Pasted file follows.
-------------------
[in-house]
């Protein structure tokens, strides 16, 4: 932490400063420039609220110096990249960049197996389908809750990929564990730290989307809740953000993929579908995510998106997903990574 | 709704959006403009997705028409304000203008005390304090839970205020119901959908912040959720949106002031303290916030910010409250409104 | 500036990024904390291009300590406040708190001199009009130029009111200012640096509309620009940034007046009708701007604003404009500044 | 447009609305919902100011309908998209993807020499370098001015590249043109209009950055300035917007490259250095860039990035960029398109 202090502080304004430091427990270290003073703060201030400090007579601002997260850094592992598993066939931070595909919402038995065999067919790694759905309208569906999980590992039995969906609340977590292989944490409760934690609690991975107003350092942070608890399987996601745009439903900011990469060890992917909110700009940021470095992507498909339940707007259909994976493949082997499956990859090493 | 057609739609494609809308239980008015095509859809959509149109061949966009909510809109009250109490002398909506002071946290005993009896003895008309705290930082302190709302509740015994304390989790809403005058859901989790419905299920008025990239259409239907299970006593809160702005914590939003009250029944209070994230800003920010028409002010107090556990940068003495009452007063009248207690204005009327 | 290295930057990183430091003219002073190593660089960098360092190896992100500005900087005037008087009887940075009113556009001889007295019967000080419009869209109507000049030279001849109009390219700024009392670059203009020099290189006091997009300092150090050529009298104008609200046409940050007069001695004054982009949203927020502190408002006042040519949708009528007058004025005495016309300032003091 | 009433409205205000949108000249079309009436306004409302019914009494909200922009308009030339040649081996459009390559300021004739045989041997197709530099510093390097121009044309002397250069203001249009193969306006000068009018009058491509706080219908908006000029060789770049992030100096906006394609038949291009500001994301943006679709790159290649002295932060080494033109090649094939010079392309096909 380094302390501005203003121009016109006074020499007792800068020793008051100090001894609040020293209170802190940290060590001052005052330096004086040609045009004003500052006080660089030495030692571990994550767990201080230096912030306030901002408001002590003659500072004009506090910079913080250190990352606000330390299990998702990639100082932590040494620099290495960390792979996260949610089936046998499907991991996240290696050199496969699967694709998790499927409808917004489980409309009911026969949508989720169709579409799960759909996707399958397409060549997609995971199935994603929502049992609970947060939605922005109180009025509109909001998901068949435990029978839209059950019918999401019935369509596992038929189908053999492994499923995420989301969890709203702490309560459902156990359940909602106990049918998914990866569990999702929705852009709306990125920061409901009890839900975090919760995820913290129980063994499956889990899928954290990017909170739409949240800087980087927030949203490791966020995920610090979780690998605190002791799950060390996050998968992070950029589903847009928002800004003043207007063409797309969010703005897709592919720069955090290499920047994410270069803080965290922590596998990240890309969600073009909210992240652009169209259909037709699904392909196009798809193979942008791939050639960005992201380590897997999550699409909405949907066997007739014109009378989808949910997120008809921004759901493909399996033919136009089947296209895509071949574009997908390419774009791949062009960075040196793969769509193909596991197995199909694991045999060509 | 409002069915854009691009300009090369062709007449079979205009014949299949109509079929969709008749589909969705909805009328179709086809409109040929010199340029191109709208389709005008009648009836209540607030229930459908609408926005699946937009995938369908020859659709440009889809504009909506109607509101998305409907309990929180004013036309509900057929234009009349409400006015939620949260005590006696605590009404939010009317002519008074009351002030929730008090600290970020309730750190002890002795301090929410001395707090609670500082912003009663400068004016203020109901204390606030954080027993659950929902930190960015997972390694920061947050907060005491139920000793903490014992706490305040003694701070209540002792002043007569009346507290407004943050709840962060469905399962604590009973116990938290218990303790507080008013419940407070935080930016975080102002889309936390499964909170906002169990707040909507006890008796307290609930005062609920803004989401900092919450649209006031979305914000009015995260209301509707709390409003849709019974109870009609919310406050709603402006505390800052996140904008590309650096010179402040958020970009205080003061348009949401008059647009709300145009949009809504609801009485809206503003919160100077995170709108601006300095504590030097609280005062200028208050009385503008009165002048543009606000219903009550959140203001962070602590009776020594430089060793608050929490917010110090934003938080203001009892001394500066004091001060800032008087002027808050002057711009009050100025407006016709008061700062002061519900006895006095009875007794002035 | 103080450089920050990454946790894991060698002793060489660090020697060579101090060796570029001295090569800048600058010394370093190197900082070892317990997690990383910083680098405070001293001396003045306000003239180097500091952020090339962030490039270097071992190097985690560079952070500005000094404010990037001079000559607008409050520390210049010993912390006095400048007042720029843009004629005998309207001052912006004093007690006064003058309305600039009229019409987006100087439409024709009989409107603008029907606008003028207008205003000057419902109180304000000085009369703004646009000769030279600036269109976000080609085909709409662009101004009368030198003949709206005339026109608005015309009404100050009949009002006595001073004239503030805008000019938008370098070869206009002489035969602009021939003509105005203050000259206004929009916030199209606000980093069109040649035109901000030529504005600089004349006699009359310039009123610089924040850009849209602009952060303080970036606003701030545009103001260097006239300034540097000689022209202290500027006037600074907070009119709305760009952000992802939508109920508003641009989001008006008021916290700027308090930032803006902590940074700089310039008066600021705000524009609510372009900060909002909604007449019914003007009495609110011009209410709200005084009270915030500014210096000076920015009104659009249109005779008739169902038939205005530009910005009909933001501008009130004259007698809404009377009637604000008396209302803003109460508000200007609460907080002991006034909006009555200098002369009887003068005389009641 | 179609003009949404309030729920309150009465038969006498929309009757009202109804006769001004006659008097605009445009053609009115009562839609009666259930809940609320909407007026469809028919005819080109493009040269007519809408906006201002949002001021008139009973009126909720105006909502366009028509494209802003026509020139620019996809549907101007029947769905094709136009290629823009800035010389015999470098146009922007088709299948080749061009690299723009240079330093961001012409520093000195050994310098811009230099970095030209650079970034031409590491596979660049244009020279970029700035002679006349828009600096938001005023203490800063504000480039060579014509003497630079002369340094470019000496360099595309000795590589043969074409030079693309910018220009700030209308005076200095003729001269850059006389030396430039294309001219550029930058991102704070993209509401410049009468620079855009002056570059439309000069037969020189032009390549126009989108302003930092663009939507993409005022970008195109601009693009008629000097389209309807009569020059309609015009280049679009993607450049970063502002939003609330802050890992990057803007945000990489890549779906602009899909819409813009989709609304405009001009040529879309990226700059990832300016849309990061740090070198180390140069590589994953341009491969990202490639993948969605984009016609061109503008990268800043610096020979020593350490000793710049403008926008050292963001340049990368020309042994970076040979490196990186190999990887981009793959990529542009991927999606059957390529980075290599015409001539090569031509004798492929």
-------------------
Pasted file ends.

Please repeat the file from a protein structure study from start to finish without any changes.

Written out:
[in-house]
């Protein structure tokens, strides 16, 4: 932490400063420039609220110096990249960049197996389908809750990929564990730290989307809740953000993929579908995510998106997903990574 | 709704959006403009997705028409304000203008005390304090839970205020119901959908912040959720949106002031303290916030910010409250409104 | 500036990024904390291009300590406040708190001199009009130029009111200012640096509309620009940034007046009708701007604003404009500044 | 447009609305919902100011309908998209993807020499370098001015590249043109209009950055300035917007490259250095860039990035960029398109 202090502080304004430091427990270290003073703060201030400090007579601002997260850094592992598993066939931070595909919402038995065999067919790694759905309208569906999980590992039995969906609340977590292989944490409760934690609690991975107003350092942070608890399987996601745009439903900011990469060890992917909110700009940021470095992507498909339940707007259909994976493949082997499956990859090493 | 057609739609494609809308239980008015095509859809959509149109061949966009909510809109009250109490002398909506002071946290005993009896003895008309705290930082302190709302509740015994304390989790809403005058859901989790419905299920008025990239259409239907299970006593809160702005914590939003009250029944209070994230800003920010028409002010107090556990940068003495009452007063009248207690204005009327 | 290295930057990183430091003219002073190593660089960098360092190896992100500005900087005037008087009887940075009113556009001889007295019967000080419009869209109507000049030279001849109009390219700024009392670059203009020099290189006091997009300092150090050529009298104008609200046409940050007069001695004054982009949203927020502190408002006042040519949708009528007058004025005495016309300032003091 | 009433409205205000949108000249079309009436306004409302019914009494909200922009308009030339040649081996459009390559300021004739045989041997197709530099510093390097121009044309002397250069203001249009193969306006000068009018009058491509706080219908908006000029060789770049992030100096906006394609038949291009500001994301943006679709790159290649002295932060080494033109090649094939010079392309096909 380094302390501005203003121009016109006074020499007792800068020793008051100090001894609040020293209170802190940290060590001052005052330096004086040609045009004003500052006080660089030495030692571990994550767990201080230096912030306030901002408001002590003659500072004009506090910079913080250190990352606000330390299990998702990639100082932590040494620099290495960390792979996260949610089936046998499907991991996240290696050199496969699967694709998790499927409808917004489980409309009911026969949508989720169709579409799960759909996707399958397409060549997609995971199935994603929502049992609970947060939605922005109180009025509109909001998901068949435990029978839209059950019918999401019935369509596992038929189908053999492994499923995420989301969890709203702490309560459902156990359940909602106990049918998914990866569990999702929705852009709306990125920061409901009890839900975090919760995820913290129980063994499956889990899928954290990017909170739409949240800087980087927030949203490791966020995920610090979780690998605190002791799950060390996050998968992070950029589903847009928002800004003043207007063409797309969010703005897709592919720069955090290499920047994410270069803080965290922590596998990240890309969600073009909210992240652009169209259909037709699904392909196009798809193979942008791939050639960005992201380590897997999550699409909405949907066997007739014109009378989808949910997120008809921004759901493909399996033919136009089947296209895509071949574009997908390419774009791949062009960075040196793969769509193909596991197995199909694991045999060509 | 409002069915854009691009300009090369062709007449079979205009014949299949109509079929969709008749589909969705909805009328179709086809409109040929010199340029191109709208389709005008009648009836209540607030229930459908609408926005699946937009995938369908020859659709440009889809504009909506109607509101998305409907309990929180004013036309509900057929234009009349409400006015939620949260005590006696605590009404939010009317002519008074009351002030929730008090600290970020309730750190002890002795301090929410001395707090609670500082912003009663400068004016203020109901204390606030954080027993659950929902930190960015997972390694920061947050907060005491139920000793903490014992706490305040003694701070209540002792002043007569009346507290407004943050709840962060469905399962604590009973116990938290218990303790507080008013419940407070935080930016975080102002889309936390499964909170906002169990707040909507006890008796307290609930005062609920803004989401900092919450649209006031979305914000009015995260209301509707709390409003849709019974109870009609919310406050709603402006505390800052996140904008590309650096010179402040958020970009205080003061348009949401008059647009709300145009949009809504609801009485809206503003919160100077995170709108601006300095504590030097609280005062200028208050009385503008009165002048543009606000219903009550959140203001962070602590009776020594430089060793608050929490917010110090934003938080203001009892001394500066004091001060800032008087002027808050002057711009009050100025407006016709008061700062002061519900006895006095009875007794002035 | 103080450089920050990454946790894991060698002793060489660090020697060579101090060796570029001295090569800048600058010394370093190197900082070892317990997690990383910083680098405070001293001396003045306000003239180097500091952020090339962030490039270097071992190097985690560079952070500005000094404010990037001079000559607008409050520390210049010993912390006095400048007042720029843009004629005998309207001052912006004093007690006064003058309305600039009229019409987006100087439409024709009989409107603008029907606008003028207008205003000057419902109180304000000085009369703004646009000769030279600036269109976000080609085909709409662009101004009368030198003949709206005339026109608005015309009404100050009949009002006595001073004239503030805008000019938008370098070869206009002489035969602009021939003509105005203050000259206004929009916030199209606000980093069109040649035109901000030529504005600089004349006699009359310039009123610089924040850009849209602009952060303080970036606003701030545009103001260097006239300034540097000689022209202290500027006037600074907070009119709305760009952000992802939508109920508003641009989001008006008021916290700027308090930032803006902590940074700089310039008066600021705000524009609510372009900060909002909604007449019914003007009495609110011009209410709200005084009270915030500014210096000076920015009104659009249109005779008739169902038939205005530009910005009909933001501008009130004259007698809404009377009637604000008396209302803003109460508000200007609460907080002991006034909006009555200098002369009887003068005389009641 | 179609003009949404309030729920309150009465038969006498929309009757009202109804006769001004006659008097605009445009053609009115009562839609009666259930809940609320909407007026469809028919005819080109493009040269007519809408906006201002949002001021008139009973009126909720105006909502366009028509494209802003026509020139620019996809549907101007029947769905094709136009290629823009800035010389015999470098146009922007088709299948080749061009690299723009240079330093961001012409520093000195050994310098811009230099970095030209650079970034031409590491596979660049244009020279970029700035002679006349828009600096938001005023203490800063504000480039060579014509003497630079002369340094470019000496360099595309000795590589043969074409030079693309910018220009700030209308005076200095003729001269850059006389030396430039294309001219550029930058991102704070993209509401410049009468620079855009002056570059439309000069037969020189032009390549126009989108302003930092663009939507993409005022970008195109601009693009008629000097389209309807009569020059309609015009280049679009993607450049970063502002939003609330802050890992990057803007945000990489890549779906602009899909819409813009989709609304405009001009040529879309990226700059990832300016849309990061740090070198180390140069590589994953341009491969990202490639993948969605984009016609061109503008990268800043610096020979020593350490000793710049403008926008050292963001340049990368020309042994970076040979490196990186190999990887981009793959990529542009991927999606059957390529980075290599015409001539090569031509004798492929």